Which Jellies in the Keys Can Sting Humans?


As mesmerizing as it is to watch jellies gliding gracefully through the water, no one wants a nasty encounter with their stinging tentacles. Although jellies never intentionally attack humans, their tentacles sting when they brush against swimmers and divers in the water or when they are touched by a curious beachcomber. Their sting comes from a specialized stinging cell, which releases venom in a harpoon-like nettle. The best way to avoid stings is to wear lycra suits, wetsuits, t-shirt or other layers over your skin while in the water.

Each species differs in the extent to which its venom affects humans, and people’s sensitivities can vary. Fortunately, several of the most common jellies in the Florida Keys, such as Cassiopeas, moon jellies, and cannonball jellies, do not inflict a very powerful sting. Some people find they can handle them without feeling anything, but it’s important to be cautious, as people’s sensitivity can vary. Besides, you don’t want a case of mistaken identity to ruin your day out on the water!

Watch out for the drifting groups of tiny larval jelly known in the Keys as ‘sea lice’ or ‘sea bather’s eruption.’ They cause a rash when encountered in the water, mostly during late spring and early summer (think Mother’s Day and Father’s Day), and are usually the larvae of the sea thimble jelly. Nearly microscopic, they start as a tingling sensation when they first brush the skin. Later, this develops into an itchy red rash that can last for weeks. Sometimes people also develop fever, nausea, or stomach pain. They can be trapped under bathing suit fabric, so you may want to remove that extra layer (T-shirt, rashguard, etc) rather than adding it, to create less surface area for trapping the larvae. Listen to radio reports for warnings of outbreaks and watch for lifeguard signs. Change out of your suit as soon as possible when exiting the water and rinse in saltwater before getting into a fresh water shower. (Freshwater can release the venom in the stinging cells.) Be sure to machine-wash any swimwear that is exposed in hot water and dry on high heat to prevent a reoccurrence next time you wear the suit.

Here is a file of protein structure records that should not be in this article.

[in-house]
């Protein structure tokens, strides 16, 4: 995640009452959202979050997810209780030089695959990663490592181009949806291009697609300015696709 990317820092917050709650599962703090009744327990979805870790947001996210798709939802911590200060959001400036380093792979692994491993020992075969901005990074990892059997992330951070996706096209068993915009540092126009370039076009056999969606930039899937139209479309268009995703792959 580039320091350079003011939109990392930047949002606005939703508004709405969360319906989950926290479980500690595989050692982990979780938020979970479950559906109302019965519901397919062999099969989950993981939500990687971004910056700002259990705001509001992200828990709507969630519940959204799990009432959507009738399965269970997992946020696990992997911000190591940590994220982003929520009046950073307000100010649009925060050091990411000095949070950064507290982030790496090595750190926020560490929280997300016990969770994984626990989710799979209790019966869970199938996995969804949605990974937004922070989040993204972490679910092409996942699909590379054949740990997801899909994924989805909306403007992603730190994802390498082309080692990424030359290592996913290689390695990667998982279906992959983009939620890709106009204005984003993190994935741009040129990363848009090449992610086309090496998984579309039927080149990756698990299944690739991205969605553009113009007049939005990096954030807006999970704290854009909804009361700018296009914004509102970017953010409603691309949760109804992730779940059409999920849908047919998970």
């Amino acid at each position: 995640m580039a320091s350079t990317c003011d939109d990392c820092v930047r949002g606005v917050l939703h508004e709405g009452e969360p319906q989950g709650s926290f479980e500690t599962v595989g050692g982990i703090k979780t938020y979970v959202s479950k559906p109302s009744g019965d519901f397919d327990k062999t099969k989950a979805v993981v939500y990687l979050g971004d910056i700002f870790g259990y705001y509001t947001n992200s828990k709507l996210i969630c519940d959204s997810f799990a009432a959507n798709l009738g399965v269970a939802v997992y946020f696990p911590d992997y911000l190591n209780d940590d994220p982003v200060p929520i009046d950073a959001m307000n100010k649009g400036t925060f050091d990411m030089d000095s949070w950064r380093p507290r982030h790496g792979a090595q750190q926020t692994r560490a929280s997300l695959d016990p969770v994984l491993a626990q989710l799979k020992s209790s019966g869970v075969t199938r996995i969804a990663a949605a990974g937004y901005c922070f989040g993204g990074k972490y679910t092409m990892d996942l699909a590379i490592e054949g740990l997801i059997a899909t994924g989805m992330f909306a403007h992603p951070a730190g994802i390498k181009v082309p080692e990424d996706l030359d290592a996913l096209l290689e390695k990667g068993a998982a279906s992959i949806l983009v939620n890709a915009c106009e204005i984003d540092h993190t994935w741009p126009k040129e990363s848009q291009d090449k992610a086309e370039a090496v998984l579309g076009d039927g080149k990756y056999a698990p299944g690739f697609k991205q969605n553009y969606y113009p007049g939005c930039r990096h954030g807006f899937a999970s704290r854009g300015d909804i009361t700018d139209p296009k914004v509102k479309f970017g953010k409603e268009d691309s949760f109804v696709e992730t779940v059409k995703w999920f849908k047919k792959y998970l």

There are other jelly-like creatures in the sanctuary that can sting, such as the Portuguese man o’ war, or blue bottle. Even though it is not a true jelly, it has the same specialized stinging cells, which form 'beads' on their tentacles. They are classified in a separate group than ‘true jellies’ because they are made up of a colony of polyps that specialize in movement, catching prey, feeding and breeding rather than being a single organism. Their name comes from their gas-filled bladder, which resembles the 18th century Portuguese warship at full sail. The bladder looks like a blue balloon and enables the man o’ war to drift on currents by floating at the surface of the water. Their tentacles can sting even after they die, so keep a safe distance if you see one at the beach. They are most likely to be seen in the Keys during a southerly winter wind.

Not all jelly-like creatures can sting. The comb jelly is completely harmless to humans. They are not true jellies, but can be recognized by the fact that their small, transparent bodies are lined with tiny hairs, forming rows that appear like ‘combs.’ These hairs help them prey on tiny plankton but they don’t sting humans, because they lack the stinging cells of true jellies. At night, they can glow with a dazzling greenish-blue bioluminescence that you can enjoy close-up, without worrying about stings.